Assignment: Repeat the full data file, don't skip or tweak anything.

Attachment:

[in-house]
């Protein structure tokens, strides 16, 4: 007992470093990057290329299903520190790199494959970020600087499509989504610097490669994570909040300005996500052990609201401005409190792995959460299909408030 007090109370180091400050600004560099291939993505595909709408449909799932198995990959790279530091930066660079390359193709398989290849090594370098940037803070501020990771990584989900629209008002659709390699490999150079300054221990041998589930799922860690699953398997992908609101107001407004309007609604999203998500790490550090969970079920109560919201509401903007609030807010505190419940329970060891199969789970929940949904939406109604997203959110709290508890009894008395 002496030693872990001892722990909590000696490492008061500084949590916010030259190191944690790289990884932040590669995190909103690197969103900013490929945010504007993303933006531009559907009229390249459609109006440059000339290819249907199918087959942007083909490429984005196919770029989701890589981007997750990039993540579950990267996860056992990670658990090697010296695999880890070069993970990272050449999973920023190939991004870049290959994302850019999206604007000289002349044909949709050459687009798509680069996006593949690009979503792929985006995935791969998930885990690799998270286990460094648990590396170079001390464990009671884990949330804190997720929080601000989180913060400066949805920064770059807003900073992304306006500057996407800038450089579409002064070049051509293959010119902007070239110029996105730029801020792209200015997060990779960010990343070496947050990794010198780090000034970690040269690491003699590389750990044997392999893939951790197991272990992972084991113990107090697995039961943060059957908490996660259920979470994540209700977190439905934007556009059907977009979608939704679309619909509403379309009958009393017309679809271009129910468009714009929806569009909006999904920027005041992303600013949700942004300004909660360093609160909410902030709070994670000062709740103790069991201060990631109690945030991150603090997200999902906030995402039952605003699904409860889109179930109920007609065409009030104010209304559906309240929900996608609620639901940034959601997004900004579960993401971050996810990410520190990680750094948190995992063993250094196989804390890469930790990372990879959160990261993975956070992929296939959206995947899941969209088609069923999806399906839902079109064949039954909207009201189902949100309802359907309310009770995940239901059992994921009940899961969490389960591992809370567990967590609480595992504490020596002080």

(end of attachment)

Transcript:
[in-house]
């Protein structure tokens, strides 16, 4: 007992470093990057290329299903520190790199494959970020600087499509989504610097490669994570909040300005996500052990609201401005409190792995959460299909408030 007090109370180091400050600004560099291939993505595909709408449909799932198995990959790279530091930066660079390359193709398989290849090594370098940037803070501020990771990584989900629209008002659709390699490999150079300054221990041998589930799922860690699953398997992908609101107001407004309007609604999203998500790490550090969970079920109560919201509401903007609030807010505190419940329970060891199969789970929940949904939406109604997203959110709290508890009894008395 002496030693872990001892722990909590000696490492008061500084949590916010030259190191944690790289990884932040590669995190909103690197969103900013490929945010504007993303933006531009559907009229390249459609109006440059000339290819249907199918087959942007083909490429984005196919770029989701890589981007997750990039993540579950990267996860056992990670658990090697010296695999880890070069993970990272050449999973920023190939991004870049290959994302850019999206604007000289002349044909949709050459687009798509680069996006593949690009979503792929985006995935791969998930885990690799998270286990460094648990590396170079001390464990009671884990949330804190997720929080601000989180913060400066949805920064770059807003900073992304306006500057996407800038450089579409002064070049051509293959010119902007070239110029996105730029801020792209200015997060990779960010990343070496947050990794010198780090000034970690040269690491003699590389750990044997392999893939951790197991272990992972084991113990107090697995039961943060059957908490996660259920979470994540209700977190439905934007556009059907977009979608939704679309619909509403379309009958009393017309679809271009129910468009714009929806569009909006999904920027005041992303600013949700942004300004909660360093609160909410902030709070994670000062709740103790069991201060990631109690945030991150603090997200999902906030995402039952605003699904409860889109179930109920007609065409009030104010209304559906309240929900996608609620639901940034959601997004900004579960993401971050996810990410520190990680750094948190995992063993250094196989804390890469930790990372990879959160990261993975956070992929296939959206995947899941969209088609069923999806399906839902079109064949039954909207009201189902949100309802359907309310009770995940239901059992994921009940899961969490389960591992809370567990967590609480595992504490020596002080």